“The owner freaked out,” Craig said, “and pretty much evicted us right there on the spot. We didn’t have any money. I pleaded with him to give me a couple of more months because my income was going up, and I’d be able to afford another apartment. He wouldn’t work with me.
“That motivated us,” Craig said. “That incident put a fire under me.”
Ironically, his State Farm office today directly faces the building from he was evicted. After the smoke cleared, he managed to buy a small home, then an office building, then another office building and then a larger home – and the rest is pretty much insurance history.
His oldest son, Kirk, who no longer plays with matches and is probably a great advocate for fire insurance, works alongside his father and mother, Kathy, in the office. He attended Damien and played outside linebacker for coach Dick Larsen. His daughter , Natalie, played volleyball and softball for Bonita, including pitching a 1-0 shutout over perennial champion South Hills as a sophomore. She’s a communications major at Cal State Fullerton and is serving an internship with ABC sportscaster Bill Weir (now with Nighline). Meanwhile, Clinton “Bubba” Barnes is one of the team captains on the Bearcats’ varsity football team.
Craig doesn’t have to boast about the accomplishments of his children. Their images , captured in buttons, portraits and other mementos, are displayed throughout the office. The family, however, has to share space with Craig’s other passion, baseball. In reverent tones, he speaks about Ted Williams in the present tense, and is very much a keeper of the Splendid Splinter’s eternal flame. He displays an autographed artist’s rendering of the last man to hit .400 or better that Williams sent him for free when Kathy had asked Williams if she could purchase some memento from him for Craig’s 40th birthday. Williams also sent two free tickets to a baseball show so they could meet him. When they thanked him for the rendering and the tickets, Williams said, “I must have had a bad day, implying such kindness was atypical of the man known for his cantankerous relationship with the media.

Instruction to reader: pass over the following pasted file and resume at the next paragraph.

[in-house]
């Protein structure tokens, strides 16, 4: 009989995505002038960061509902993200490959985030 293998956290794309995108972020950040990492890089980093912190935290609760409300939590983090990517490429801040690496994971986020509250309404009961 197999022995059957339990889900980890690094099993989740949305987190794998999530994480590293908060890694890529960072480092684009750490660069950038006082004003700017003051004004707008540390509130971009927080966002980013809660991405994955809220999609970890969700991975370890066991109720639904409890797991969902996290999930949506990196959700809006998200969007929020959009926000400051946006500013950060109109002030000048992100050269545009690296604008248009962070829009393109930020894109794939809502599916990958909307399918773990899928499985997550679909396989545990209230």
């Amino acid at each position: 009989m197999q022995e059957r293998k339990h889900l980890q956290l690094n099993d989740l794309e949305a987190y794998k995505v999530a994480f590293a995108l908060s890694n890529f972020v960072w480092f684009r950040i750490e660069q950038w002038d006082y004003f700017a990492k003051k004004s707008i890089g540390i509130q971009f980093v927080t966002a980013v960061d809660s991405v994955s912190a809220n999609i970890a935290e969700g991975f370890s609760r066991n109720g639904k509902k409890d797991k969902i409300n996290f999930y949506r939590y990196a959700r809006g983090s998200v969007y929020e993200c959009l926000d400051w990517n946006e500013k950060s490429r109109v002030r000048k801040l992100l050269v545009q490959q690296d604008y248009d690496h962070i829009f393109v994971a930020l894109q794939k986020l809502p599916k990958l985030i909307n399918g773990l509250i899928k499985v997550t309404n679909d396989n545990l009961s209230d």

“I got to shake the hand of my hero,” Craig said. “My wife could not believe that Ted Williams would take the time to acknowledge two nobodies.” (That was typical of Craig playing down his own great success and achievements – it was never about him.)
He also has a coat rack in his office, but the only thing hanging from it is a picture of Ted Williams when he appeared on the Aug. 1, 1955 cover of Sports Illustrated. His office shrine also pays tribute to Ruth, Gehrig, Mays and a pantheon of other great players.
There’s another symbol or reminder prominently displayed in his office. A lifelike photograph of a tiger keeps an eye on his every move. “It reminds me that you have to stay hungry,” he said. “You can’t forget the lean years.”
Craig has probably won every type of award in the competitive insurance jungle, but he says he doesn’t concentrate too much on sales and “those types of things.”
“I just try to be consistent, available and give good service,” he said, shrugging. “It’s like when you’re up to bat. You want to concentrate on watching the ball. You don’t want to think where your feet are and your arms are and all of that. If you keep it simple, stick to the basics and play the game the way it was meant to be played, everything pretty much takes care of itself.”
Barnes now plays on God’s team full time, with a lot of other greats including his hero, Ted Williams. As a first baseman, he’ll have to share playing time with Lou Gehrig, but knowing Craig, he’ll be honored to be just part of the team, helping out wherever he can.
In the program that was distributed at his memorial service, it closed with these remarks:
“Craig always felt so blessed to have the parents he had, to have to the love of his brother, the love from his three kids, and his wife who loves and will always adore him.
“He has said that with all that ‘who could want more.”
Craig was a very kind, forgiving, understanding and giving man who saw the good in others.
A great man left us too soon and he will be truly missed by all who knew him.
Craig thought there should be 11 Commandments — the last being:
‘Love one another as I have loved you.’